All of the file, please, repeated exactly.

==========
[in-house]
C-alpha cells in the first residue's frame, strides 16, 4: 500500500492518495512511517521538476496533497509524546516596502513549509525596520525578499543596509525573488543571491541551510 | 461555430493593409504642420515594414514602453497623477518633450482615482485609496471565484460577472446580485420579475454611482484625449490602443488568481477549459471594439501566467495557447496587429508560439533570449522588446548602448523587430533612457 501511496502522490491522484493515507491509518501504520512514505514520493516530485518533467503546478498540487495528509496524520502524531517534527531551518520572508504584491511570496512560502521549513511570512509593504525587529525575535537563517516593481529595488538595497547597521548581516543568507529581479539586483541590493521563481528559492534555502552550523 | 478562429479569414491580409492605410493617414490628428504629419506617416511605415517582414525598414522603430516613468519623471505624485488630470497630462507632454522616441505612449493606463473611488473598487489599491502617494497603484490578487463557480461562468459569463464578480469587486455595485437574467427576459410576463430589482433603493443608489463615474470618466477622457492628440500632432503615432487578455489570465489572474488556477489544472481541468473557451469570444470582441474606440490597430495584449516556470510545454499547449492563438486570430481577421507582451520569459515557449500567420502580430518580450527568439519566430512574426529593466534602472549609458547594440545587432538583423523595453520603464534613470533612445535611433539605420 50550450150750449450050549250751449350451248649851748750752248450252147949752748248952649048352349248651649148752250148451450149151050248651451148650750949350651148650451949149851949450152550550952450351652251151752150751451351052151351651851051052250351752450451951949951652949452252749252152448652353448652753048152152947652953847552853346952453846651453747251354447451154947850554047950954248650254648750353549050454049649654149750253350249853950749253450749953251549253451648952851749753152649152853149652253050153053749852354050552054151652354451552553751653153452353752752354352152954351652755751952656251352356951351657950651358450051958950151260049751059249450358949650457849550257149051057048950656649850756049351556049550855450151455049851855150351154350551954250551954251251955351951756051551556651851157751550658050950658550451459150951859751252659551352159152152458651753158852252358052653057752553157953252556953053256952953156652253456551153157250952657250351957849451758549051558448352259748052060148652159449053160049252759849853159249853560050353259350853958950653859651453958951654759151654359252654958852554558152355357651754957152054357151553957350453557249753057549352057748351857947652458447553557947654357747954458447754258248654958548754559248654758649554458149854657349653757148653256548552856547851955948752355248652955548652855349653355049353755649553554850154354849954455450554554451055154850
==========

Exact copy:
[in-house]
C-alpha cells in the first residue's frame, strides 16, 4: 500500500492518495512511517521538476496533497509524546516596502513549509525596520525578499543596509525573488543571491541551510 | 461555430493593409504642420515594414514602453497623477518633450482615482485609496471565484460577472446580485420579475454611482484625449490602443488568481477549459471594439501566467495557447496587429508560439533570449522588446548602448523587430533612457 501511496502522490491522484493515507491509518501504520512514505514520493516530485518533467503546478498540487495528509496524520502524531517534527531551518520572508504584491511570496512560502521549513511570512509593504525587529525575535537563517516593481529595488538595497547597521548581516543568507529581479539586483541590493521563481528559492534555502552550523 | 478562429479569414491580409492605410493617414490628428504629419506617416511605415517582414525598414522603430516613468519623471505624485488630470497630462507632454522616441505612449493606463473611488473598487489599491502617494497603484490578487463557480461562468459569463464578480469587486455595485437574467427576459410576463430589482433603493443608489463615474470618466477622457492628440500632432503615432487578455489570465489572474488556477489544472481541468473557451469570444470582441474606440490597430495584449516556470510545454499547449492563438486570430481577421507582451520569459515557449500567420502580430518580450527568439519566430512574426529593466534602472549609458547594440545587432538583423523595453520603464534613470533612445535611433539605420 50550450150750449450050549250751449350451248649851748750752248450252147949752748248952649048352349248651649148752250148451450149151050248651451148650750949350651148650451949149851949450152550550952450351652251151752150751451351052151351651851051052250351752450451951949951652949452252749252152448652353448652753048152152947652953847552853346952453846651453747251354447451154947850554047950954248650254648750353549050454049649654149750253350249853950749253450749953251549253451648952851749753152649152853149652253050153053749852354050552054151652354451552553751653153452353752752354352152954351652755751952656251352356951351657950651358450051958950151260049751059249450358949650457849550257149051057048950656649850756049351556049550855450151455049851855150351154350551954250551954251251955351951756051551556651851157751550658050950658550451459150951859751252659551352159152152458651753158852252358052653057752553157953252556953053256952953156652253456551153157250952657250351957849451758549051558448352259748052060148652159449053160049252759849853159249853560050353259350853958950653859651453958951654759151654359252654958852554558152355357651754957152054357151553957350453557249753057549352057748351857947652458447553557947654357747954458447754258248654958548754559248654758649554458149854657349653757148653256548552856547851955948752355248652955548652855349653355049353755649553554850154354849954455450554554451055154850